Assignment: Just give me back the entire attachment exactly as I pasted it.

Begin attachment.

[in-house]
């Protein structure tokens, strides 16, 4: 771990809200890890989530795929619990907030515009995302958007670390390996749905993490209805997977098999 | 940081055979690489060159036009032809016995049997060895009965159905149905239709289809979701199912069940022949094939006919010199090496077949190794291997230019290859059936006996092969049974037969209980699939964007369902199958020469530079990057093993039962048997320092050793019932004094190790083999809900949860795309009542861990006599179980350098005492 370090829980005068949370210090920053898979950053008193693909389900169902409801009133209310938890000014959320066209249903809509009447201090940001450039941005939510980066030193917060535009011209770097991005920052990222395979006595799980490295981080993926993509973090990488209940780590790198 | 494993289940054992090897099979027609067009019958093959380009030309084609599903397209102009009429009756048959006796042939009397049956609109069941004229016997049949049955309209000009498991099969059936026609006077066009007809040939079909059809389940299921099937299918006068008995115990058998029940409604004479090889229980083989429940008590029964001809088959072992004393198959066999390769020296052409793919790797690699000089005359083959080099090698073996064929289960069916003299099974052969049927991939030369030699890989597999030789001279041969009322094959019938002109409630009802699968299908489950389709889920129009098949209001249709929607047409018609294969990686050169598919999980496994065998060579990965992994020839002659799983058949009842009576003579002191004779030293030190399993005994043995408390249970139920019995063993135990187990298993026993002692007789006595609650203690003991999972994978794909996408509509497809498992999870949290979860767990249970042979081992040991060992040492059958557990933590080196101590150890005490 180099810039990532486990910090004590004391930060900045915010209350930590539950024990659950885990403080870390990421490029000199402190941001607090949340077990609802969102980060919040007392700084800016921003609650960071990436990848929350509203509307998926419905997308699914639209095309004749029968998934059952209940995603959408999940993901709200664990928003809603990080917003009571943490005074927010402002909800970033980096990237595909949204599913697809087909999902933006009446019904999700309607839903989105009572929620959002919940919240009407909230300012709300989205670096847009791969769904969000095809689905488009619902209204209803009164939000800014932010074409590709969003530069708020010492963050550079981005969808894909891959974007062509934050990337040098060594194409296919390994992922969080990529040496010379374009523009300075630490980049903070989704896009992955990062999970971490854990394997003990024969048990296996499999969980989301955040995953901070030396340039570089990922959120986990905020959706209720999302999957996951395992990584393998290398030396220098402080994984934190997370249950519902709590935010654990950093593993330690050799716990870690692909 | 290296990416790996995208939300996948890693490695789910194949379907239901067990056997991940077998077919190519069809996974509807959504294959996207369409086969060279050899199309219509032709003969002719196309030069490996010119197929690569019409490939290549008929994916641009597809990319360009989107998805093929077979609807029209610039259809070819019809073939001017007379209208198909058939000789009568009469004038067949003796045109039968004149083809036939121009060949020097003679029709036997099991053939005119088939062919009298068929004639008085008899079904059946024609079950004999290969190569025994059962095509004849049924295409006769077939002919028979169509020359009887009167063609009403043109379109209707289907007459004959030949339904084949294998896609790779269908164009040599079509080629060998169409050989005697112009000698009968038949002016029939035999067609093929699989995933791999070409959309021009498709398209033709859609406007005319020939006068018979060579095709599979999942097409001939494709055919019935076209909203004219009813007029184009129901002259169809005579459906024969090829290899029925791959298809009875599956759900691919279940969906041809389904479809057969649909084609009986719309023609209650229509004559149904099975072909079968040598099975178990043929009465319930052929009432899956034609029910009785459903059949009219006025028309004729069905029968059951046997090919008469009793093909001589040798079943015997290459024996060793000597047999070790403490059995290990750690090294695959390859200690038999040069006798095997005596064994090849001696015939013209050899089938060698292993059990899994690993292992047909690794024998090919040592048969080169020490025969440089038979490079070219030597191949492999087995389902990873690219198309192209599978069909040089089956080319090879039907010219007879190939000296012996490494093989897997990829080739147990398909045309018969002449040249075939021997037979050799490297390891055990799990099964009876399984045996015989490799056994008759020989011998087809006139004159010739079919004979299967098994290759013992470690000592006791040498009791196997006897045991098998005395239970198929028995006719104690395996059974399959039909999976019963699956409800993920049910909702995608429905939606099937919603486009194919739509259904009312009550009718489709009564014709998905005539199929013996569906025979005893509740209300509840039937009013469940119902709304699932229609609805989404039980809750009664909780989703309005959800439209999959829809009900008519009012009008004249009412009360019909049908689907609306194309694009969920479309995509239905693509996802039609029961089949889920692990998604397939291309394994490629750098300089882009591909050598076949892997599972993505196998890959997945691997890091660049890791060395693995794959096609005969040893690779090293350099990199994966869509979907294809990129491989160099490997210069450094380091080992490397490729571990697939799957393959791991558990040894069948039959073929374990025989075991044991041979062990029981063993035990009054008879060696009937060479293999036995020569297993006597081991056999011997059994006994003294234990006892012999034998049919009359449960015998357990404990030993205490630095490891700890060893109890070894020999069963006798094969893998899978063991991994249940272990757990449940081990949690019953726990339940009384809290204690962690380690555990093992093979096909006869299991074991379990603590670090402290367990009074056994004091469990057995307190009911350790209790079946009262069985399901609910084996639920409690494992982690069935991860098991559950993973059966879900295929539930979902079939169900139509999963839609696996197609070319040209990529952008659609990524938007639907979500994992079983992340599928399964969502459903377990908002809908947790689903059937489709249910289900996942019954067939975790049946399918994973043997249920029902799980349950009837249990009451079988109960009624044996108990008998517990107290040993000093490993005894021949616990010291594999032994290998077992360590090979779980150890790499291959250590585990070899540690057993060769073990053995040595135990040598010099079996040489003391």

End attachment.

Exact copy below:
[in-house]
């Protein structure tokens, strides 16, 4: 771990809200890890989530795929619990907030515009995302958007670390390996749905993490209805997977098999 | 940081055979690489060159036009032809016995049997060895009965159905149905239709289809979701199912069940022949094939006919010199090496077949190794291997230019290859059936006996092969049974037969209980699939964007369902199958020469530079990057093993039962048997320092050793019932004094190790083999809900949860795309009542861990006599179980350098005492 370090829980005068949370210090920053898979950053008193693909389900169902409801009133209310938890000014959320066209249903809509009447201090940001450039941005939510980066030193917060535009011209770097991005920052990222395979006595799980490295981080993926993509973090990488209940780590790198 | 494993289940054992090897099979027609067009019958093959380009030309084609599903397209102009009429009756048959006796042939009397049956609109069941004229016997049949049955309209000009498991099969059936026609006077066009007809040939079909059809389940299921099937299918006068008995115990058998029940409604004479090889229980083989429940008590029964001809088959072992004393198959066999390769020296052409793919790797690699000089005359083959080099090698073996064929289960069916003299099974052969049927991939030369030699890989597999030789001279041969009322094959019938002109409630009802699968299908489950389709889920129009098949209001249709929607047409018609294969990686050169598919999980496994065998060579990965992994020839002659799983058949009842009576003579002191004779030293030190399993005994043995408390249970139920019995063993135990187990298993026993002692007789006595609650203690003991999972994978794909996408509509497809498992999870949290979860767990249970042979081992040991060992040492059958557990933590080196101590150890005490 180099810039990532486990910090004590004391930060900045915010209350930590539950024990659950885990403080870390990421490029000199402190941001607090949340077990609802969102980060919040007392700084800016921003609650960071990436990848929350509203509307998926419905997308699914639209095309004749029968998934059952209940995603959408999940993901709200664990928003809603990080917003009571943490005074927010402002909800970033980096990237595909949204599913697809087909999902933006009446019904999700309607839903989105009572929620959002919940919240009407909230300012709300989205670096847009791969769904969000095809689905488009619902209204209803009164939000800014932010074409590709969003530069708020010492963050550079981005969808894909891959974007062509934050990337040098060594194409296919390994992922969080990529040496010379374009523009300075630490980049903070989704896009992955990062999970971490854990394997003990024969048990296996499999969980989301955040995953901070030396340039570089990922959120986990905020959706209720999302999957996951395992990584393998290398030396220098402080994984934190997370249950519902709590935010654990950093593993330690050799716990870690692909 | 290296990416790996995208939300996948890693490695789910194949379907239901067990056997991940077998077919190519069809996974509807959504294959996207369409086969060279050899199309219509032709003969002719196309030069490996010119197929690569019409490939290549008929994916641009597809990319360009989107998805093929077979609807029209610039259809070819019809073939001017007379209208198909058939000789009568009469004038067949003796045109039968004149083809036939121009060949020097003679029709036997099991053939005119088939062919009298068929004639008085008899079904059946024609079950004999290969190569025994059962095509004849049924295409006769077939002919028979169509020359009887009167063609009403043109379109209707289907007459004959030949339904084949294998896609790779269908164009040599079509080629060998169409050989005697112009000698009968038949002016029939035999067609093929699989995933791999070409959309021009498709398209033709859609406007005319020939006068018979060579095709599979999942097409001939494709055919019935076209909203004219009813007029184009129901002259169809005579459906024969090829290899029925791959298809009875599956759900691919279940969906041809389904479809057969649909084609009986719309023609209650229509004559149904099975072909079968040598099975178990043929009465319930052929009432899956034609029910009785459903059949009219006025028309004729069905029968059951046997090919008469009793093909001589040798079943015997290459024996060793000597047999070790403490059995290990750690090294695959390859200690038999040069006798095997005596064994090849001696015939013209050899089938060698292993059990899994690993292992047909690794024998090919040592048969080169020490025969440089038979490079070219030597191949492999087995389902990873690219198309192209599978069909040089089956080319090879039907010219007879190939000296012996490494093989897997990829080739147990398909045309018969002449040249075939021997037979050799490297390891055990799990099964009876399984045996015989490799056994008759020989011998087809006139004159010739079919004979299967098994290759013992470690000592006791040498009791196997006897045991098998005395239970198929028995006719104690395996059974399959039909999976019963699956409800993920049910909702995608429905939606099937919603486009194919739509259904009312009550009718489709009564014709998905005539199929013996569906025979005893509740209300509840039937009013469940119902709304699932229609609805989404039980809750009664909780989703309005959800439209999959829809009900008519009012009008004249009412009360019909049908689907609306194309694009969920479309995509239905693509996802039609029961089949889920692990998604397939291309394994490629750098300089882009591909050598076949892997599972993505196998890959997945691997890091660049890791060395693995794959096609005969040893690779090293350099990199994966869509979907294809990129491989160099490997210069450094380091080992490397490729571990697939799957393959791991558990040894069948039959073929374990025989075991044991041979062990029981063993035990009054008879060696009937060479293999036995020569297993006597081991056999011997059994006994003294234990006892012999034998049919009359449960015998357990404990030993205490630095490891700890060893109890070894020999069963006798094969893998899978063991991994249940272990757990449940081990949690019953726990339940009384809290204690962690380690555990093992093979096909006869299991074991379990603590670090402290367990009074056994004091469990057995307190009911350790209790079946009262069985399901609910084996639920409690494992982690069935991860098991559950993973059966879900295929539930979902079939169900139509999963839609696996197609070319040209990529952008659609990524938007639907979500994992079983992340599928399964969502459903377990908002809908947790689903059937489709249910289900996942019954067939975790049946399918994973043997249920029902799980349950009837249990009451079988109960009624044996108990008998517990107290040993000093490993005894021949616990010291594999032994290998077992360590090979779980150890790499291959250590585990070899540690057993060769073990053995040595135990040598010099079996040489003391």